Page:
China has pledged to cut PM2.5 concentration by at least 15 percent year-on-year in 28 northern cities from October to March to meet smog reduction targets, the top environmental authority said.
A new Beijing-Tianjin-Hebei regional environmental protection bureau will be set up and will begin a trial operation by the end of September to facilitate joint controls, it added.
The Ministry of Environmental Protection released a 143-page action plan on its website on the night of Aug 24, listing detailed targets, controlling measures and punishments. The action plan covers Beijing, Tianjin and 26 other cities in the smog-plagued provinces of Hebei, Shandong, Henan and Shanxi.
Among the 28 cities, Beijing, Tianjin and Shijiazhuang, Hebei province, will have to meet higher targets. The three cities must cut PM2.5 concentration by 25 percent year-on-year between October and March, and the number of days with severe air pollution are to be cut by 20 percent.
The plan also sets various reduction targets for the rest of the 28 cities based on their current pollution level.
PM2.5, hazardous fine particulate matter with diameter of less than 2.5 microns, has been a major index to measure air pollution in China.
The central government required the Beijing-Tianjin-Hebei region, by the end of 2017, to lower the regional concentration of PM2.5 by 25 percent compared with the 2012 level, and Beijing must lower it to 60 micrograms per cubic meter.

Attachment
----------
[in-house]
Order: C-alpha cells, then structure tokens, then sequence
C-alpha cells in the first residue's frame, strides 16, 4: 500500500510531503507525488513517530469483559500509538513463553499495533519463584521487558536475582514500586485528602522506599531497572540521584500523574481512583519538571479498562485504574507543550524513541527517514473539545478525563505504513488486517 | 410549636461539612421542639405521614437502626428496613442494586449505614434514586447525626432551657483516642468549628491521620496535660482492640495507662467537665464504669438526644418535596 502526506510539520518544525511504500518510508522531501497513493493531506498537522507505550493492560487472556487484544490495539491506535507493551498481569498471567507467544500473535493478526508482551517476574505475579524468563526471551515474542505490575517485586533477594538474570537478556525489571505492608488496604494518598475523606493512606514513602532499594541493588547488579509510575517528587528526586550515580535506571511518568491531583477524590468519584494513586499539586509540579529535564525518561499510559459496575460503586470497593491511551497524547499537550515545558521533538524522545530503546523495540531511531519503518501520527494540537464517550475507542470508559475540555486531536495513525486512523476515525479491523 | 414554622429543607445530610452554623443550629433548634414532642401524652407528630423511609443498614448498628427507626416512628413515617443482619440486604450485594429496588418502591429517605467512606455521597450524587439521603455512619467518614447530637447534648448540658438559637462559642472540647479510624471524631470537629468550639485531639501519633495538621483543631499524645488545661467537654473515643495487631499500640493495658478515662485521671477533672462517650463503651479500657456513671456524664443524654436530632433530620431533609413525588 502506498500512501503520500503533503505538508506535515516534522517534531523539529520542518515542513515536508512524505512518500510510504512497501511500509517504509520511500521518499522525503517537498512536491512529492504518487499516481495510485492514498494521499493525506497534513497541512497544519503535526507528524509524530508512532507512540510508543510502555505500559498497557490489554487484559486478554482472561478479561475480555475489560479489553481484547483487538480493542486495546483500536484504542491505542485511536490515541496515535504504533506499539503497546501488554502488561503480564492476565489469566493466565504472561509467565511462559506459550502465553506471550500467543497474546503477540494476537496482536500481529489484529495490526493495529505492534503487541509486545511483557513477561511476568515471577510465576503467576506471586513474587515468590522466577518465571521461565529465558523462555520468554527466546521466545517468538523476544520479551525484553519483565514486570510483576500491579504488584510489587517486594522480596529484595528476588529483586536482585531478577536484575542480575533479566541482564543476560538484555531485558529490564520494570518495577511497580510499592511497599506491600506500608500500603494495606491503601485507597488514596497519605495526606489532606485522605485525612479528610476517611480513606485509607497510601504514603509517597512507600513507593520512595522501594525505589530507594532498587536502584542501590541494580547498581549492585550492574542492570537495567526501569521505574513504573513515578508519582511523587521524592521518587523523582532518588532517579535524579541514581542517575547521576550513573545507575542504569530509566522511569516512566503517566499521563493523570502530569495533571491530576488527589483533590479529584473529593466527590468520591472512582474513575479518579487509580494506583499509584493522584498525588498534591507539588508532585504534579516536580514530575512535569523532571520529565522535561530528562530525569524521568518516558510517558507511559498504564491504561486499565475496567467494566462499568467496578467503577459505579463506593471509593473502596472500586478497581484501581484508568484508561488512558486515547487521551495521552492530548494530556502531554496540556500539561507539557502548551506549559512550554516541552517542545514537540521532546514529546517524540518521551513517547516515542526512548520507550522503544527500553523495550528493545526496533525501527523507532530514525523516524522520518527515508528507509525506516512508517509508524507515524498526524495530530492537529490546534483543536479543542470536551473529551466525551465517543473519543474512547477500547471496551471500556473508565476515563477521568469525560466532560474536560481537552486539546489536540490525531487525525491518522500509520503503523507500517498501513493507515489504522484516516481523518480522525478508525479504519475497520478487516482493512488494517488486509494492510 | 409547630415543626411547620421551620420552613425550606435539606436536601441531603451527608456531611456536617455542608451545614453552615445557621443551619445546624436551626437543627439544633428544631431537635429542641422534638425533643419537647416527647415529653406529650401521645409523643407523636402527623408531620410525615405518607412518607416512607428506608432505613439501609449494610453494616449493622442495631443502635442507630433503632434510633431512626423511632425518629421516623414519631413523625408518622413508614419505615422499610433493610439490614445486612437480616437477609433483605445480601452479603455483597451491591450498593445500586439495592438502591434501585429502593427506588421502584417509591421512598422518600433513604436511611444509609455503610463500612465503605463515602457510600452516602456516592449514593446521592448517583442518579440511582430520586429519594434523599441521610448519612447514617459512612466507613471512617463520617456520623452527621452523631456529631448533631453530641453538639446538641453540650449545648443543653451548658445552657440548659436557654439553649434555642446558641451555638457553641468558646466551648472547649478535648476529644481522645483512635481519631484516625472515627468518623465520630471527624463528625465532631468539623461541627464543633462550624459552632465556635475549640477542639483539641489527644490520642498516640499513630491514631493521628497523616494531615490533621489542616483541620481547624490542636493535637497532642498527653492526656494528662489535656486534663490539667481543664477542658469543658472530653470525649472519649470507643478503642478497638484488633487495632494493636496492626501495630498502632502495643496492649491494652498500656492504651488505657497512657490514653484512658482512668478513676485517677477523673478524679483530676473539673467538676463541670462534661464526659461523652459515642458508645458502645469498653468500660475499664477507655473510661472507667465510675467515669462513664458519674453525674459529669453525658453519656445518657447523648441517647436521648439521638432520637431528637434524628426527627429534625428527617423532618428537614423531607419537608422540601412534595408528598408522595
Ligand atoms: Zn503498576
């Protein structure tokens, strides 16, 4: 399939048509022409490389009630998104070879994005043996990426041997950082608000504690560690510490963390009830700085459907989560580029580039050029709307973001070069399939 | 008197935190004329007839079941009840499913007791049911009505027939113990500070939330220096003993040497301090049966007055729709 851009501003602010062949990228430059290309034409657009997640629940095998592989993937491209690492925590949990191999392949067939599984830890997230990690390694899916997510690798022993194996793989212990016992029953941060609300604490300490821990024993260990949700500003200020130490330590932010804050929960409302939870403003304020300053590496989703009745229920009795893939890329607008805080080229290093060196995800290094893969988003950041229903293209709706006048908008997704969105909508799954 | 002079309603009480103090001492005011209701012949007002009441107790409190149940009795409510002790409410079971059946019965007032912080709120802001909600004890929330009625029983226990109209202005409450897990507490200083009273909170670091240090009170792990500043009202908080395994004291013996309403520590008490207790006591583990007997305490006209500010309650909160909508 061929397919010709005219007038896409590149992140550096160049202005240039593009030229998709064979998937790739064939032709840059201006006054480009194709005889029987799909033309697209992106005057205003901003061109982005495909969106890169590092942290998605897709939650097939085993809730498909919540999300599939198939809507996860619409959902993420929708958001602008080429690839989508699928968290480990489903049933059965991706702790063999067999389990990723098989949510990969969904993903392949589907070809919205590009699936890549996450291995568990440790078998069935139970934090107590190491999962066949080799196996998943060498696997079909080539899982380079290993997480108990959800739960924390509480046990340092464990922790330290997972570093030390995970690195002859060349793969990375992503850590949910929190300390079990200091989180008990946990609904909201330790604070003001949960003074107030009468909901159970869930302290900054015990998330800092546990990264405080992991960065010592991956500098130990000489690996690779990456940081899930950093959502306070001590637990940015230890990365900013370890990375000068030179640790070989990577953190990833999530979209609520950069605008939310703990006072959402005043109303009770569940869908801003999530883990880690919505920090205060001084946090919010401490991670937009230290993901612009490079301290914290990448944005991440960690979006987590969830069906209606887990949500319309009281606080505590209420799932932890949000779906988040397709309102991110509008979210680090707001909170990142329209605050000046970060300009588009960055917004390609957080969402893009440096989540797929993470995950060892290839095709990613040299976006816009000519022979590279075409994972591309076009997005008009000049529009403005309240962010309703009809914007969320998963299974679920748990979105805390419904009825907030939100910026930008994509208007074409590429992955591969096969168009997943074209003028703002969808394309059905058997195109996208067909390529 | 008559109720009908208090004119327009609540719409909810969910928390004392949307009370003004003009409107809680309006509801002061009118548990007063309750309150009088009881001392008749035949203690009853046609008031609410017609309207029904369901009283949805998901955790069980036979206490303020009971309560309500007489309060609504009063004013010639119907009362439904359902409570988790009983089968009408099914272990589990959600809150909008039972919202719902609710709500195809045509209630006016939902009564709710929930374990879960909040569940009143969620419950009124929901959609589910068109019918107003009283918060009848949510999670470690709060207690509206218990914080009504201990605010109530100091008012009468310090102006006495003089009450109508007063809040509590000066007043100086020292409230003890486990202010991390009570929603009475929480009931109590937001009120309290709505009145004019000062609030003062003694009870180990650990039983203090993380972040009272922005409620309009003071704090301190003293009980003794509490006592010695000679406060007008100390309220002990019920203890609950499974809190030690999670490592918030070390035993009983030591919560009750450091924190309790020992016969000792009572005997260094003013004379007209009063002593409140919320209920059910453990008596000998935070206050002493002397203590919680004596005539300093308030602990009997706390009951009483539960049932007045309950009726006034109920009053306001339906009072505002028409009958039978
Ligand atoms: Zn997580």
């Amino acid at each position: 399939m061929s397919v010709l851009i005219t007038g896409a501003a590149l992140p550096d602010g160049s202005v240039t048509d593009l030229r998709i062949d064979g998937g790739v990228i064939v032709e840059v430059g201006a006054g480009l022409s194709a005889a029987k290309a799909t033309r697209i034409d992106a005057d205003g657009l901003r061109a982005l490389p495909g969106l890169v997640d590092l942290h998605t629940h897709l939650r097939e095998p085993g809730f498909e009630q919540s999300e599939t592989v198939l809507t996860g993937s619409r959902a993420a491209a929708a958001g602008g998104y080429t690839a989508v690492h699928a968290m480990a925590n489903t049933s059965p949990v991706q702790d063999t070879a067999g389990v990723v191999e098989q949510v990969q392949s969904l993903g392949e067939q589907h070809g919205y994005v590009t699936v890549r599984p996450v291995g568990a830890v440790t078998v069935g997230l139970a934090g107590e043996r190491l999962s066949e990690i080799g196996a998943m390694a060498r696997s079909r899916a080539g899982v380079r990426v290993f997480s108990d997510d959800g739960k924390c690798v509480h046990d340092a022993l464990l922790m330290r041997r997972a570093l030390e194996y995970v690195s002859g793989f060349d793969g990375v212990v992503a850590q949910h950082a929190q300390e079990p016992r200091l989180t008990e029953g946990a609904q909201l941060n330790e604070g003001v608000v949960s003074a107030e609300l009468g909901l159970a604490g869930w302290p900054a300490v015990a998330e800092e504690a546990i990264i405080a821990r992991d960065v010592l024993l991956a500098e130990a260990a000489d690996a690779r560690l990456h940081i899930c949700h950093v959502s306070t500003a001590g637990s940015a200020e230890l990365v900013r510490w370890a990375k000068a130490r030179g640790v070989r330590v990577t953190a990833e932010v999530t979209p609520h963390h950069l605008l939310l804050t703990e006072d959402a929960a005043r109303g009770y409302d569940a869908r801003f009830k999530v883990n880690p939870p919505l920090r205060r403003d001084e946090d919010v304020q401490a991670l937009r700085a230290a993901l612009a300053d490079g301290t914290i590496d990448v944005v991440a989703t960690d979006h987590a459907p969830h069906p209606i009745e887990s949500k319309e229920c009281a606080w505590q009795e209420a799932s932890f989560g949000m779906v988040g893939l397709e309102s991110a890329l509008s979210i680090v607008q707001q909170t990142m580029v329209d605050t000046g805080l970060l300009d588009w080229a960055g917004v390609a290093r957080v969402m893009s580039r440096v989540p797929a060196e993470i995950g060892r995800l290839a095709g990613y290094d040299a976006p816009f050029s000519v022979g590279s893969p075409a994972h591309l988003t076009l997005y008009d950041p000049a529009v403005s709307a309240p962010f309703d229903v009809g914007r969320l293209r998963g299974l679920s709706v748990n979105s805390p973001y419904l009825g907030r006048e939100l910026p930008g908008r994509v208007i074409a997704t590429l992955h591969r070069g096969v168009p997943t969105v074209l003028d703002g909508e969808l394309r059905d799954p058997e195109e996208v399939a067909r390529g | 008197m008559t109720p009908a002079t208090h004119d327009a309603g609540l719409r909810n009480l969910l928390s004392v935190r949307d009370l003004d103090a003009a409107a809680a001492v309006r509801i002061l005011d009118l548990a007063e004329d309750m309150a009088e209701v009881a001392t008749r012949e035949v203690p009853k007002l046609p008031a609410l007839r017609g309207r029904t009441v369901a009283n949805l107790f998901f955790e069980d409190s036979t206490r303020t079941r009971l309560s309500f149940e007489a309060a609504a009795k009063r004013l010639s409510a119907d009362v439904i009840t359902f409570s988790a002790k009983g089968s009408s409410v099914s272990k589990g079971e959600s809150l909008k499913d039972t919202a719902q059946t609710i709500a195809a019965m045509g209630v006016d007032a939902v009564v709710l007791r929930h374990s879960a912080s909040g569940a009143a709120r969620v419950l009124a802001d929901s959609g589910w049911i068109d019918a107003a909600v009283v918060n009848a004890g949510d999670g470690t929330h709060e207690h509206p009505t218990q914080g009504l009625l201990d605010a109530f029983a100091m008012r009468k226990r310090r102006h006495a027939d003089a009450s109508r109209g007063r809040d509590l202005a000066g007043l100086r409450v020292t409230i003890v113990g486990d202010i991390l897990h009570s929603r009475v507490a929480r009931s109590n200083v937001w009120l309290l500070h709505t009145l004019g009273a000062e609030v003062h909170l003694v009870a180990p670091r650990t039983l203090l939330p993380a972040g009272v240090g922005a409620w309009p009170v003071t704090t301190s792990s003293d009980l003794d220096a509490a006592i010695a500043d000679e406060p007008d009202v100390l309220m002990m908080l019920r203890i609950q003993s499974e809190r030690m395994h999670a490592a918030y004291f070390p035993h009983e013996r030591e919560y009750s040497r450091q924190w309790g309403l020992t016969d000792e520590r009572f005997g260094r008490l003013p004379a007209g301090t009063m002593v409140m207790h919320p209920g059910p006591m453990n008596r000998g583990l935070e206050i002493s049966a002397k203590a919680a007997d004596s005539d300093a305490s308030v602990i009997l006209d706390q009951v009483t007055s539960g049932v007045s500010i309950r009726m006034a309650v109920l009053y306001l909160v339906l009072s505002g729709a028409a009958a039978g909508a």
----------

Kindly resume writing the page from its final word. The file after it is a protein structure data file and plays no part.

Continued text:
Liu Youbin, an official with the ministry’s publicity department, said that since 2013, the region has managed to reduce air pollution significantly, but the frequent severe smog in January and February this year has hindered achievement of the 2017 air quality targets.
The concentration of PM2.5 in the first two months of the year increased in these cities, the first time in the past four years.
“It showed that the controls of PM2.5 in autumn and winter are critical to decide whether we can achieve the 2017 targets or not,” the action plan says.
Under such pressure, the ministry has issued a package of strict controlling measures, from pollution monitoring and industrial production restrictions to punishment of polluters and government officials who are remiss.
Xie Hongxing, director of the Clean Air Alliance of China, a nonprofit environmental organization, said the control measures adopted in the action plan are “stronger than before”.
According to the action plan, all the 327 counties in the 28 cities are required to establish auto-monitoring stations and release data to the public for monitoring. Heavy industries will face tougher production restrictions than ever before.
Some industries producing construction materials like cement, bricks, pottery and plaster tablet will be suspended from production in the heating season, starting in mid-November, and iron production will be halved in Shijiazhuang, Tangshan and Handan, Hebei province, the major domestic iron-making cluster.
Additionally, coal consumption in Beijing, Tianjin and Hebei will be cut by 11.2 million metric tons this year, and 3 million households in the 28 cities will use electricity or gas for heating in the coming winter.
The new regional environmental bureau will establish unified plans, issue unified standards and environmental impact assessments and conduct monitoring and law enforcement, the plan says.